Collingwood president Eddie McGuire is determined to remain at the helm of the beleaguered club as speculation swirls about his future.
Collingwood president Eddie McGuire is determined to remain at the helm of the beleaguered club as speculation swirls about his future. JOE CASTRO

Eddie stands firm: McGuire dismisses exit calls

AUSSIE RULES: Collingwood president Eddie McGuire says he's not running out of steam and his club isn't stale, insisting he wants to lead the Magpies out of recent "tough times” and into a new frontier.

With coach Nathan Buckley's future far from secure and the Magpies out of finals contention with a 6-10 win-loss record, there were calls on Wednesday morning for McGuire to move on as club president - a position he has held since the end of 1998.

Essendon great Tim Watson questioned whether McGuire was "dealing with parts of the club that he shouldn't be” and whether that would be one of the key findings of the current review of the Pies. Meanwhile, Herald Sun chief football writer and AFL 360 host Mark Robinson wrote that McGuire should follow Nathan Buckley out the door should the coach exit.

"The club is stale and needs a complete overhaul,” he said.

Collingwood president Eddie McGuire argues with fans after another Magpies loss.
Collingwood president Eddie McGuire argues with fans after another Magpies loss. JOE CASTRO

But McGuire said he had never been more motivated to lead the club he has such passion for.

"I'm actually, to be perfectly honest, in the most exciting phase of my career with what I'm doing at Collingwood and in AFL football,” McGuire told Triple M's Hot Breakfast.

"The members are the people who decide whether we're going and if I ever thought I was going half power and I'd had enough of it, I'd be the first out the door, because I don't get paid to do this, I've got lots of things in my life.

"But I have a great passion for the club and what we're doing on and off the field and I want to be there in tough times. I don't want to bail because we won the flag and had a great time. I want to be there as we rebuild.”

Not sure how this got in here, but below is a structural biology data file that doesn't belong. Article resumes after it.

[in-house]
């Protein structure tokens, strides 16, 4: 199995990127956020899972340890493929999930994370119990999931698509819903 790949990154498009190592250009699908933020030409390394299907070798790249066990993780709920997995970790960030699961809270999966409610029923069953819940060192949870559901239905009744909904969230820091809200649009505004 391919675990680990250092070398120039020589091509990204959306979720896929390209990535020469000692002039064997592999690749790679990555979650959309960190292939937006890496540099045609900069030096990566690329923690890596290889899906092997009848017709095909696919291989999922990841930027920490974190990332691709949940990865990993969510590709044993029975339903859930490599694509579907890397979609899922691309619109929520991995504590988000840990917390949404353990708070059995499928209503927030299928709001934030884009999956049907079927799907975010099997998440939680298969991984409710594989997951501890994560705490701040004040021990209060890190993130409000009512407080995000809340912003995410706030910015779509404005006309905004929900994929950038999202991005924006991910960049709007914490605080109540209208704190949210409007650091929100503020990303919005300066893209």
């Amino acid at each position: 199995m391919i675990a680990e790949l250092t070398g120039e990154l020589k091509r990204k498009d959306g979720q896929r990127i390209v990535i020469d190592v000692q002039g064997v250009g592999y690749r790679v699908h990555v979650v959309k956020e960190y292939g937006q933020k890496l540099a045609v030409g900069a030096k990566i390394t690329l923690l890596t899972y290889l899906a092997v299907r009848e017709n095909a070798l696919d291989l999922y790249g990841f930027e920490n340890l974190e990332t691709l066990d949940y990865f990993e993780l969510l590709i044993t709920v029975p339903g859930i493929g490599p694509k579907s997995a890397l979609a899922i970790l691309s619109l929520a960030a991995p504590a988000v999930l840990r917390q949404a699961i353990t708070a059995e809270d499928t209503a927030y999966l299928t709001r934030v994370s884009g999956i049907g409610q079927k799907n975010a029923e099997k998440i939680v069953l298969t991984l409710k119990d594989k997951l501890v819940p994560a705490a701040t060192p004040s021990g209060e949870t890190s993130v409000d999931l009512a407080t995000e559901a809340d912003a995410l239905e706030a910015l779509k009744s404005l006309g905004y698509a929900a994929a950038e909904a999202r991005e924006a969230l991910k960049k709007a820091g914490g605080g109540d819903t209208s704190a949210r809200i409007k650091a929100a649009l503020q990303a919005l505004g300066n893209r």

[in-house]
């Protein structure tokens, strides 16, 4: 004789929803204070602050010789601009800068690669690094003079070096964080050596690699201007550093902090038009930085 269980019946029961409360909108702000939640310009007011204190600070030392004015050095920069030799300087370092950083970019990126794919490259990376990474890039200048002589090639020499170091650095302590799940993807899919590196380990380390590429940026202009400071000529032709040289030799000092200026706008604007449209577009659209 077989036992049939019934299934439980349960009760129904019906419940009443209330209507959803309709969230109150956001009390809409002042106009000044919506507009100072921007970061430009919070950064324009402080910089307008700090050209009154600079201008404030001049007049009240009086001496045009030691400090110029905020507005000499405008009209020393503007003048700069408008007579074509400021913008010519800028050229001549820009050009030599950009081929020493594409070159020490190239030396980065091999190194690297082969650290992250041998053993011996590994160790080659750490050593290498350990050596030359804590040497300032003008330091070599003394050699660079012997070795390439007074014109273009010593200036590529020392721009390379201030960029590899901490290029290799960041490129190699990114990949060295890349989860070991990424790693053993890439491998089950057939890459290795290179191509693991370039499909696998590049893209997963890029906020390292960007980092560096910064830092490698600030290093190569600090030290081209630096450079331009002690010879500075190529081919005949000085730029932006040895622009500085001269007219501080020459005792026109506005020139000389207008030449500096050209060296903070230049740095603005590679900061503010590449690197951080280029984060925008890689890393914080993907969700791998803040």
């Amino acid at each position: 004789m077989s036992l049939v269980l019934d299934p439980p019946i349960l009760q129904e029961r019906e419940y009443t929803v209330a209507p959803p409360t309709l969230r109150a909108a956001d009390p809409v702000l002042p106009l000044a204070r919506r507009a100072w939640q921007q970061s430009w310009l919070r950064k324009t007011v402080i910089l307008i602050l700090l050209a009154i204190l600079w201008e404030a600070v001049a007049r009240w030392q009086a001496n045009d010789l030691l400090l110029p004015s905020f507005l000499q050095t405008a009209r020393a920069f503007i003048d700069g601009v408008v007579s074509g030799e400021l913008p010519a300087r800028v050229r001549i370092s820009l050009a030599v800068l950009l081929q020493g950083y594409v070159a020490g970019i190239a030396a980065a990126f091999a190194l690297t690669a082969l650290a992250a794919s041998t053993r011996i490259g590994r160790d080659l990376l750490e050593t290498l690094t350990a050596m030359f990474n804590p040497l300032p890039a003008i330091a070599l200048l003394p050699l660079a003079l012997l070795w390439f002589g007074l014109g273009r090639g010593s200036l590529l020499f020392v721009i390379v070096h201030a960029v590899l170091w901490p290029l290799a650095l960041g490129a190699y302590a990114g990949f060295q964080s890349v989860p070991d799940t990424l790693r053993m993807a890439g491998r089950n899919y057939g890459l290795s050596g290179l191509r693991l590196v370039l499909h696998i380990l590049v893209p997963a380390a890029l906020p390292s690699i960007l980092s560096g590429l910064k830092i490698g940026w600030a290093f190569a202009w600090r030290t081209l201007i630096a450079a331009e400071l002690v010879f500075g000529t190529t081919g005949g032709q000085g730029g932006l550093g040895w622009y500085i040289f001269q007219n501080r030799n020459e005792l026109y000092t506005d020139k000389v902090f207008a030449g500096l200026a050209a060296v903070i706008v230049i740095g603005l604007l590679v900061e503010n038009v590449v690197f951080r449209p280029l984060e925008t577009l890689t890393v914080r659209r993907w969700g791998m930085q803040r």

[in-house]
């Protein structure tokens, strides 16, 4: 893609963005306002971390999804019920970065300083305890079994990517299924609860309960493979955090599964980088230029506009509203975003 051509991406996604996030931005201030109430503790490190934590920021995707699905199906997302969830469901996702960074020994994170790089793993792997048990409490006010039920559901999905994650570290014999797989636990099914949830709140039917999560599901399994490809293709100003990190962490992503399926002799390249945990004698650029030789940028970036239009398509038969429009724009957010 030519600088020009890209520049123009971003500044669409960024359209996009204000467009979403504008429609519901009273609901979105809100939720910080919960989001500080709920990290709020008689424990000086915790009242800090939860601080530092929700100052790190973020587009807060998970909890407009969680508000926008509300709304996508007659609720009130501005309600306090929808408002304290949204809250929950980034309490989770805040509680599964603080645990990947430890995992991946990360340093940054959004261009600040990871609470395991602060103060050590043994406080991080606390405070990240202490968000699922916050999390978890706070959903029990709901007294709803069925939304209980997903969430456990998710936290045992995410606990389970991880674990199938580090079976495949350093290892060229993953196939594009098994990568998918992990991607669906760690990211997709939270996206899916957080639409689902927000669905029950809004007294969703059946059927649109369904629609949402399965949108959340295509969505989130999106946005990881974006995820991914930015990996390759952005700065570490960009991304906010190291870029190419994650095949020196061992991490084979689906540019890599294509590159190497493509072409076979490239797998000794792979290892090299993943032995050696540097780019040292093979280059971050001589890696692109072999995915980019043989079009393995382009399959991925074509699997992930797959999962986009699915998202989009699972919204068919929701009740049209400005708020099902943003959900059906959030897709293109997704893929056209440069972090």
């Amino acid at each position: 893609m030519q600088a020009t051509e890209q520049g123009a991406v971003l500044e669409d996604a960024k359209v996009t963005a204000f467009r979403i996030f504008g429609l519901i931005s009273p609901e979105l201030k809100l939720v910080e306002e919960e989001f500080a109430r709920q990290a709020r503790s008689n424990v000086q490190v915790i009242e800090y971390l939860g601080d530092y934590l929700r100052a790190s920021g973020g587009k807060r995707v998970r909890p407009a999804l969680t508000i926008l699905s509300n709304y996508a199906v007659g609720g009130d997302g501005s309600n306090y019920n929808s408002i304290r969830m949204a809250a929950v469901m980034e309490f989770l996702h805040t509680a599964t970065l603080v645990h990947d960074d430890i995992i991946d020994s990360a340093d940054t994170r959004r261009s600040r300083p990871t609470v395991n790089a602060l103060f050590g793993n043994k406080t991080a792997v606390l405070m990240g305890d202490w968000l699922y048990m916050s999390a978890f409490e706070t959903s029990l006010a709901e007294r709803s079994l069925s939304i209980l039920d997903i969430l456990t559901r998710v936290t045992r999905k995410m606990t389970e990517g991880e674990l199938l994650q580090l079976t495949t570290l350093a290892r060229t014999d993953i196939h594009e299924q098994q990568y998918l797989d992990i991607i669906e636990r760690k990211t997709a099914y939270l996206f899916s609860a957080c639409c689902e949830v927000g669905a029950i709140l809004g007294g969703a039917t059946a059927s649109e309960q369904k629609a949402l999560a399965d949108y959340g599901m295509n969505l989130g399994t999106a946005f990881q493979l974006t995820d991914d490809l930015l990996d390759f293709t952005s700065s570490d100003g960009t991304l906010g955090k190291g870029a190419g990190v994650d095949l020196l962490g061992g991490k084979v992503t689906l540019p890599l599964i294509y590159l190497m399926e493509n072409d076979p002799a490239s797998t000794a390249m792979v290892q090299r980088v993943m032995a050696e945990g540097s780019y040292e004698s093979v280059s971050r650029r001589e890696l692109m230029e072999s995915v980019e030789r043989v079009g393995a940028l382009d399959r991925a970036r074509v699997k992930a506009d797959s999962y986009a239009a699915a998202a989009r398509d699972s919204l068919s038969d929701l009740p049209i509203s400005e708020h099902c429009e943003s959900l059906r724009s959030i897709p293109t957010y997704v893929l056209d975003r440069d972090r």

Collingwood coach Nathan Buckley (right) with assistant coaches Scott Burns and Robert Harvey.
Collingwood coach Nathan Buckley (right) with assistant coaches Scott Burns and Robert Harvey. JULIAN SMITH

Despite the club's rough on-field campaign in 2017, as well as turbulent 2016 season during which McGuire apologised to journalist Caroline Wilson for comments on radio and the hiring of Graeme 'Gubby' Allan before he was suspended for 12 months, McGuire was formally re-elected as president until early 2020 at the club's Annual General Meeting last February.

"I'm not defending myself, because the only people I have to stand to is the Collingwood members, who voted me in unanimously last year for three years as president of the club,” he said.

"I've made it clear at Collingwood that we realise that there's some things that we need to do, because the whole business model has changed, our performances on the field haven't been good enough. As a result of that, two months ago we instigated a blueprint for the future.

"We've come out and said we're going to look at the coaching situation and everything in the football department that's happening at the moment and we're having an announcement of the decision when we get through the whole season.”

McGuire pleaded for commentators to move on from pinpointing the club's coaching "succession plan” as a key moment behind the club's recent demise.

He said the announcement of the club's succession plan in the late 2000s, which saw Buckley take over from premiership coach Mick Malthouse, came well before the Pies played finals for five consecutive seasons, including one premiership and another grand final appearance.



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